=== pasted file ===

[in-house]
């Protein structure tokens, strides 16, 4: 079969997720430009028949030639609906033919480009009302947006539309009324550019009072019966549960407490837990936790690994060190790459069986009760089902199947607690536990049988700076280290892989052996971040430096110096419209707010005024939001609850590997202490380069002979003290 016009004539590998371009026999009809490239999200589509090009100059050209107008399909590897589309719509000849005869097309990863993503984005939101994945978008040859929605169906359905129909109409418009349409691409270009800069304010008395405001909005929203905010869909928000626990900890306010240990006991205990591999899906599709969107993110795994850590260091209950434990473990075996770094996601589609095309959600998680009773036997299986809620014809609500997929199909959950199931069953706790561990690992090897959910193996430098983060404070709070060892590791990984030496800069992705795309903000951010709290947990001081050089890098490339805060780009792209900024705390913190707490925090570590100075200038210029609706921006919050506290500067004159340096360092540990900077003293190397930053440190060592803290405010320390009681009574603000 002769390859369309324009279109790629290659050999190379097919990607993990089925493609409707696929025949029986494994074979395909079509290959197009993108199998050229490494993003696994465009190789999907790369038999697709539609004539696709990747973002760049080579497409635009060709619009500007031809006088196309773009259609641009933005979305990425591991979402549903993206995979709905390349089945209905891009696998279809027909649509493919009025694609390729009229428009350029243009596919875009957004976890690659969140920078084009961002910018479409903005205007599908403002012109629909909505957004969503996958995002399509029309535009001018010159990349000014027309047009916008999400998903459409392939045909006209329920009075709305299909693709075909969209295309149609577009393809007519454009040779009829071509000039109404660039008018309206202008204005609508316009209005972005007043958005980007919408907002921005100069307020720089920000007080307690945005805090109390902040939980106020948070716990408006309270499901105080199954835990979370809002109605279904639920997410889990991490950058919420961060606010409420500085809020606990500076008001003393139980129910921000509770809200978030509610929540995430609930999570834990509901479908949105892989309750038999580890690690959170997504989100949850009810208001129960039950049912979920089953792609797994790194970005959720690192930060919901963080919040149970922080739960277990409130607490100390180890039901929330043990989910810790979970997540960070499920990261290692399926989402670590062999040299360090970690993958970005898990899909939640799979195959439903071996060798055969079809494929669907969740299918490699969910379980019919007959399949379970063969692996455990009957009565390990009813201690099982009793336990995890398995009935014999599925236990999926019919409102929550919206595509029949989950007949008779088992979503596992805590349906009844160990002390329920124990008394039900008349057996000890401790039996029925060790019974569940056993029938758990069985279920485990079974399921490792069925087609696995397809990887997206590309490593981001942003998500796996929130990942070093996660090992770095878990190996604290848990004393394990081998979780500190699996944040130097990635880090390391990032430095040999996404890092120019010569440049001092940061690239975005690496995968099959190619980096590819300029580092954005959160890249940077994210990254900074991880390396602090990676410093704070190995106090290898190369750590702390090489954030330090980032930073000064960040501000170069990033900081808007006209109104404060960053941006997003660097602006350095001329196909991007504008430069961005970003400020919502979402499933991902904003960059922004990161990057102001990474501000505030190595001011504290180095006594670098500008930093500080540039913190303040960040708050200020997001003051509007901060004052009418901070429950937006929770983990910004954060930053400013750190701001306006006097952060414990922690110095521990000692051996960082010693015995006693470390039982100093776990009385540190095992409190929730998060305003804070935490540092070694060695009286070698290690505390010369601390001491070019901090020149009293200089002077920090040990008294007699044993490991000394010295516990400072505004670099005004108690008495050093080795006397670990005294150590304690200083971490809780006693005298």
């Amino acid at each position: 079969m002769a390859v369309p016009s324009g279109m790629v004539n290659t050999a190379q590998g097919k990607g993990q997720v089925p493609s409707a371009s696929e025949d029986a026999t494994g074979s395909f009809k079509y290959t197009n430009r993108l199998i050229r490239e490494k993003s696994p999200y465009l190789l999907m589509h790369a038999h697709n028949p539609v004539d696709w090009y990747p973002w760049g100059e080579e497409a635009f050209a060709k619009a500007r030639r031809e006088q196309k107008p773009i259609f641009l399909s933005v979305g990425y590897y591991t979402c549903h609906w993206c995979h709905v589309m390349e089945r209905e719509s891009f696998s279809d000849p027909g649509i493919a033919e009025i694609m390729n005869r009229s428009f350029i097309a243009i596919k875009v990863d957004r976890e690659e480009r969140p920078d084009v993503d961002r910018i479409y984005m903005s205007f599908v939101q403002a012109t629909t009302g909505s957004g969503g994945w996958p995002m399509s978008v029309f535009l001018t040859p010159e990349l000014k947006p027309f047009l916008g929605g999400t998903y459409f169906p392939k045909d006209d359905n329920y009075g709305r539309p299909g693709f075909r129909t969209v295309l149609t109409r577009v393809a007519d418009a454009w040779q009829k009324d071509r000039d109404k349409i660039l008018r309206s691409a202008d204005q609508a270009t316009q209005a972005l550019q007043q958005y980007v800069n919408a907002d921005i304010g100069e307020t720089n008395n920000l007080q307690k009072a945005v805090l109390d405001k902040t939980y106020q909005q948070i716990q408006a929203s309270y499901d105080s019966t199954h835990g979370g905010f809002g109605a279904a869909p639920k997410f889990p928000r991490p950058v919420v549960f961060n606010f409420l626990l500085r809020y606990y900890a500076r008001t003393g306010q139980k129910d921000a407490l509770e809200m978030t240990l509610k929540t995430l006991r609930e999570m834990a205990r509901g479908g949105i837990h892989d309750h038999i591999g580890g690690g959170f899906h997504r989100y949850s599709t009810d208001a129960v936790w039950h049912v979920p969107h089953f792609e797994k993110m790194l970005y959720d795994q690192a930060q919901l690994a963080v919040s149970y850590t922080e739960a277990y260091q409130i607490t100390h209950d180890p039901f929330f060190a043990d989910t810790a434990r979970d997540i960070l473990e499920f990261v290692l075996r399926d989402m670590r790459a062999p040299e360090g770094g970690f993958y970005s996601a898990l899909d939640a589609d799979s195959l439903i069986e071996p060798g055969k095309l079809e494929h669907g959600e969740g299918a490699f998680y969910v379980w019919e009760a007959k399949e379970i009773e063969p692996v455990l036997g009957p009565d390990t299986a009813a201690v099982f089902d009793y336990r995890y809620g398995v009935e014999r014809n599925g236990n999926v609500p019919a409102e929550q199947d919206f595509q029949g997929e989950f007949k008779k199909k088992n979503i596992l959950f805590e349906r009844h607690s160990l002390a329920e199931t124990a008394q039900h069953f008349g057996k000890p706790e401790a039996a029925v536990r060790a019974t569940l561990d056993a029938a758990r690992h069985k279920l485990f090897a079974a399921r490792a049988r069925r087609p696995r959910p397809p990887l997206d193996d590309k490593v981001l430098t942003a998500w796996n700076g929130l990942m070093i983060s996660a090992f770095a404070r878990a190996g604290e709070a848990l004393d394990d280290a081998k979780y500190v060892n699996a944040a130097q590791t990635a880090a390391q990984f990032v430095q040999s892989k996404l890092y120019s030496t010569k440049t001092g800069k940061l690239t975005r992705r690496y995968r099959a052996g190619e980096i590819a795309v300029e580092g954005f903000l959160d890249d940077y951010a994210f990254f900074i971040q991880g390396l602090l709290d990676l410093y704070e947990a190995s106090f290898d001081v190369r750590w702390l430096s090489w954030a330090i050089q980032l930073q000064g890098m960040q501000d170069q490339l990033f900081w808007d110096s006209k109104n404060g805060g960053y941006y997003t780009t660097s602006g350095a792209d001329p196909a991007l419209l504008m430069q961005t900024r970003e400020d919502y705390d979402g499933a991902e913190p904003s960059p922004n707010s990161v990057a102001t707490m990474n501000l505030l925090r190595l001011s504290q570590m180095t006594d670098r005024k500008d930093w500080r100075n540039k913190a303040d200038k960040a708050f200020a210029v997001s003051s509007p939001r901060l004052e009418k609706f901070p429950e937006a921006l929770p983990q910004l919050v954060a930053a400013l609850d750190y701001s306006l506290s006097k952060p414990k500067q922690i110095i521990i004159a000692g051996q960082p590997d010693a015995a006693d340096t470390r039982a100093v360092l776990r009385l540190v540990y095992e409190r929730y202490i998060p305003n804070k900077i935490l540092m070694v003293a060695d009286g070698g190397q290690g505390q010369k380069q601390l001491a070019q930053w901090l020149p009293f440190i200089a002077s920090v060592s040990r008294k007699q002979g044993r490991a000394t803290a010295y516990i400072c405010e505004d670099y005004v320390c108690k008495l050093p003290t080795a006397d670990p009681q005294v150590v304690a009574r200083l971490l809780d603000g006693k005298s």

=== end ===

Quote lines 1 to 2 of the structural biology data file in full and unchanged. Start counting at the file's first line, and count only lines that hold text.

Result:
[in-house]
């Protein structure tokens, strides 16, 4: 079969997720430009028949030639609906033919480009009302947006539309009324550019009072019966549960407490837990936790690994060190790459069986009760089902199947607690536990049988700076280290892989052996971040430096110096419209707010005024939001609850590997202490380069002979003290 016009004539590998371009026999009809490239999200589509090009100059050209107008399909590897589309719509000849005869097309990863993503984005939101994945978008040859929605169906359905129909109409418009349409691409270009800069304010008395405001909005929203905010869909928000626990900890306010240990006991205990591999899906599709969107993110795994850590260091209950434990473990075996770094996601589609095309959600998680009773036997299986809620014809609500997929199909959950199931069953706790561990690992090897959910193996430098983060404070709070060892590791990984030496800069992705795309903000951010709290947990001081050089890098490339805060780009792209900024705390913190707490925090570590100075200038210029609706921006919050506290500067004159340096360092540990900077003293190397930053440190060592803290405010320390009681009574603000 002769390859369309324009279109790629290659050999190379097919990607993990089925493609409707696929025949029986494994074979395909079509290959197009993108199998050229490494993003696994465009190789999907790369038999697709539609004539696709990747973002760049080579497409635009060709619009500007031809006088196309773009259609641009933005979305990425591991979402549903993206995979709905390349089945209905891009696998279809027909649509493919009025694609390729009229428009350029243009596919875009957004976890690659969140920078084009961002910018479409903005205007599908403002012109629909909505957004969503996958995002399509029309535009001018010159990349000014027309047009916008999400998903459409392939045909006209329920009075709305299909693709075909969209295309149609577009393809007519454009040779009829071509000039109404660039008018309206202008204005609508316009209005972005007043958005980007919408907002921005100069307020720089920000007080307690945005805090109390902040939980106020948070716990408006309270499901105080199954835990979370809002109605279904639920997410889990991490950058919420961060606010409420500085809020606990500076008001003393139980129910921000509770809200978030509610929540995430609930999570834990509901479908949105892989309750038999580890690690959170997504989100949850009810208001129960039950049912979920089953792609797994790194970005959720690192930060919901963080919040149970922080739960277990409130607490100390180890039901929330043990989910810790979970997540960070499920990261290692399926989402670590062999040299360090970690993958970005898990899909939640799979195959439903071996060798055969079809494929669907969740299918490699969910379980019919007959399949379970063969692996455990009957009565390990009813201690099982009793336990995890398995009935014999599925236990999926019919409102929550919206595509029949989950007949008779088992979503596992805590349906009844160990002390329920124990008394039900008349057996000890401790039996029925060790019974569940056993029938758990069985279920485990079974399921490792069925087609696995397809990887997206590309490593981001942003998500796996929130990942070093996660090992770095878990190996604290848990004393394990081998979780500190699996944040130097990635880090390391990032430095040999996404890092120019010569440049001092940061690239975005690496995968099959190619980096590819300029580092954005959160890249940077994210990254900074991880390396602090990676410093704070190995106090290898190369750590702390090489954030330090980032930073000064960040501000170069990033900081808007006209109104404060960053941006997003660097602006350095001329196909991007504008430069961005970003400020919502979402499933991902904003960059922004990161990057102001990474501000505030190595001011504290180095006594670098500008930093500080540039913190303040960040708050200020997001003051509007901060004052009418901070429950937006929770983990910004954060930053400013750190701001306006006097952060414990922690110095521990000692051996960082010693015995006693470390039982100093776990009385540190095992409190929730998060305003804070935490540092070694060695009286070698290690505390010369601390001491070019901090020149009293200089002077920090040990008294007699044993490991000394010295516990400072505004670099005004108690008495050093080795006397670990005294150590304690200083971490809780006693005298």